For the better part of the last decade I have been reading, on and off, Hugo’s Les Miserables, in French. Last month, with mixed emotions, I came to the end.
Such a huge, sprawling mess of a book, with its melodrama, its labyrinthine plotting, its stupefying coincidences, its insane digressions. But it really is a wonder, both as an entry into a particular, spectacularly-detailed and long-gone Paris, and as a passionate affirmation of a series of simple and essentially Christian themes—redemption, forgiveness, self-sacrifice.
In this there is an interesting contrast to the other huge book I’ve read in French, Dumas’ Le Compte de Monte Cristo. There also, at least toward the very end, as one of the villains is literally driven mad with grief, the protagonist comes to realize the terrible inhumanity of vengeance—but this is only after we’ve been enjoying it royally for more than a thousand pages. The tale of revenge carries a deep satisfaction, but the tale of redemption is much harder to carry off.
It has to be said, I think, that Jean Valjean an impossible character. Such selflessness surely can’t reside in a real self. And yet, partly, I suppose, through the length of our association with him, he becomes flesh and blood, struggling against a social condemnation wildly out of proportion to his initial fault, carrying a secret, and an inner guilt, which, instead of paralyzing, impels him to extremes of charity and paternal love. We follow him, and we fear for him.
The difficulty of dramatizing this theme is underlined by the difficulty of translating it onto the screen. Reading, except aloud with another, is a solitary act. Wanting to share some of this with my family, as I approached the end, I bought a DVD of the Liam Neeson movie treatment, to watch with them after I had finished to book. I was determined not to watch the movie before finishing because, as a matter of fact, I didn’t know any of the plot before this reading, and I didn’t want the movie to spoil it. As if it might! The movie’s ending was utterly changed, the characters distorted, and the focus of the ending of the film was the death of Inspector Javert, whom Valjean watches die with indifference, and then joy. Not exactly vengeance, but close.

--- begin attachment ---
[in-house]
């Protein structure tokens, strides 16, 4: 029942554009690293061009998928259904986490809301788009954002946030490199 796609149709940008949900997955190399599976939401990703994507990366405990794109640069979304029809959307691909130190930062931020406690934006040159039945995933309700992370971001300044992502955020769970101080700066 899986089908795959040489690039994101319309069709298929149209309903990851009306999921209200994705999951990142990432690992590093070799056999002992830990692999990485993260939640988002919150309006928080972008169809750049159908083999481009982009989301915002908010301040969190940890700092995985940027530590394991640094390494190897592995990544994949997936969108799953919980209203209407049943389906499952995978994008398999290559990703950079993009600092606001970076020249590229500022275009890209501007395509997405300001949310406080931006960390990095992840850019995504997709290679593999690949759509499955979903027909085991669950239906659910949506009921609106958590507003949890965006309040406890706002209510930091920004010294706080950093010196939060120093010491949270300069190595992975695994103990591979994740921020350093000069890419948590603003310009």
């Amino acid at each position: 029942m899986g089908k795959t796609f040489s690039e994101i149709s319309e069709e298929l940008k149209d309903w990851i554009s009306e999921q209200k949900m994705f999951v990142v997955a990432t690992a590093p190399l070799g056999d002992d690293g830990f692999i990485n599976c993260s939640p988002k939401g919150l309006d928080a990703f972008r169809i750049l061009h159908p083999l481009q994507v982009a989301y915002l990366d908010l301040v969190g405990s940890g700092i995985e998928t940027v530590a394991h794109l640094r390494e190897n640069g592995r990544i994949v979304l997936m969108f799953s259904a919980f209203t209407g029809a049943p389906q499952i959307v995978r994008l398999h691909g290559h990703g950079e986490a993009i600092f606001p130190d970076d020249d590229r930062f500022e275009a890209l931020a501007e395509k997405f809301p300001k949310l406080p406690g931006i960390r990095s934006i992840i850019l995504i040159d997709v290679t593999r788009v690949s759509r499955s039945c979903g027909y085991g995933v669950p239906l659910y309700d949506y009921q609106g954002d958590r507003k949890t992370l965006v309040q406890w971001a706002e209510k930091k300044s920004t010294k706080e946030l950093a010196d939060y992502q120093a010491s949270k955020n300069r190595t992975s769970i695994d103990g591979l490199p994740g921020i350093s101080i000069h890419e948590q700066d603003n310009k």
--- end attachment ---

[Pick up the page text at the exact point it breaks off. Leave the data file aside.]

But then the movie treatment made Javert an evil man, and one of the burdens of the novel is to demonstrate that, cold as he was, Javert was not evil, but merely just. He demonstrates the inadequacy of justice, how it invariably turns on you. Indeed, I think Hugo was being consciously ironic when he titles the first book of the first part, “Un Just,” referring to the good bishop whose leading characteristic is, in fact, not justice, but mercy.
There is, of course, a real villain in the wretched Thenardier, but even he is redeemed somewhat by his ragged children, and of course, in the novel’s penultimate scene, his cruel attempt at extortion unwittingly leads to the final scene of tearful reconciliation. His evil is real, but good inexplicably and rather improbably always comes out of it, beginning, fantastically, in his looting the dead at Waterloo.
And I’ll pat myself on the back for reading it in French. It wasn’t easy, and I have to admit that it probably made me miss a lot, even while not knowing I was missing it. The long digression on criminal “argot” was, yes, a long exercise in bleeping over unintelligible sentences. But, still, I think there is an importance in knowing, “These are his words,” even if one doesn’t get them all. The difficulty of the language creates a barrier, but at least it’s a barrier one is aware of, unlike the barrier, too quickly forgotten, erected by the translator.
But even now, it starts to fade. Such is memory. “L’herbe cache et la pluie efface.”